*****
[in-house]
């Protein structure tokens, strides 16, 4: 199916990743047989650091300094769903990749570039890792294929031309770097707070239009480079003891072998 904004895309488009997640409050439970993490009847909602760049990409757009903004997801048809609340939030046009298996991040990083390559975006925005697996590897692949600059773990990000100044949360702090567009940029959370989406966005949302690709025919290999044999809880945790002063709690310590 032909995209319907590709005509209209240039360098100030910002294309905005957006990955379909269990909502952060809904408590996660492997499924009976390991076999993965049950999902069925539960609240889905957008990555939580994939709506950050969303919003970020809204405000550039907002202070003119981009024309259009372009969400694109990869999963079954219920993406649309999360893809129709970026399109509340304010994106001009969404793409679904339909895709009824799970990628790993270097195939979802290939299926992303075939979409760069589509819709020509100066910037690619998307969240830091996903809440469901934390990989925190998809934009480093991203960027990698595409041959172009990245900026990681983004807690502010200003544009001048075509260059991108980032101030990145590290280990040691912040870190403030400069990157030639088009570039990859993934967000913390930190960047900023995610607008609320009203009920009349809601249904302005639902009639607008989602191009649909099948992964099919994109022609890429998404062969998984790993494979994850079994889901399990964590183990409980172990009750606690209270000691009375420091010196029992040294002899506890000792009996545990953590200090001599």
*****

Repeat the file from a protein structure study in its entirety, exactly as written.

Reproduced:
[in-house]
């Protein structure tokens, strides 16, 4: 199916990743047989650091300094769903990749570039890792294929031309770097707070239009480079003891072998 904004895309488009997640409050439970993490009847909602760049990409757009903004997801048809609340939030046009298996991040990083390559975006925005697996590897692949600059773990990000100044949360702090567009940029959370989406966005949302690709025919290999044999809880945790002063709690310590 032909995209319907590709005509209209240039360098100030910002294309905005957006990955379909269990909502952060809904408590996660492997499924009976390991076999993965049950999902069925539960609240889905957008990555939580994939709506950050969303919003970020809204405000550039907002202070003119981009024309259009372009969400694109990869999963079954219920993406649309999360893809129709970026399109509340304010994106001009969404793409679904339909895709009824799970990628790993270097195939979802290939299926992303075939979409760069589509819709020509100066910037690619998307969240830091996903809440469901934390990989925190998809934009480093991203960027990698595409041959172009990245900026990681983004807690502010200003544009001048075509260059991108980032101030990145590290280990040691912040870190403030400069990157030639088009570039990859993934967000913390930190960047900023995610607008609320009203009920009349809601249904302005639902009639607008989602191009649909099948992964099919994109022609890429998404062969998984790993494979994850079994889901399990964590183990409980172990009750606690209270000691009375420091010196029992040294002899506890000792009996545990953590200090001599």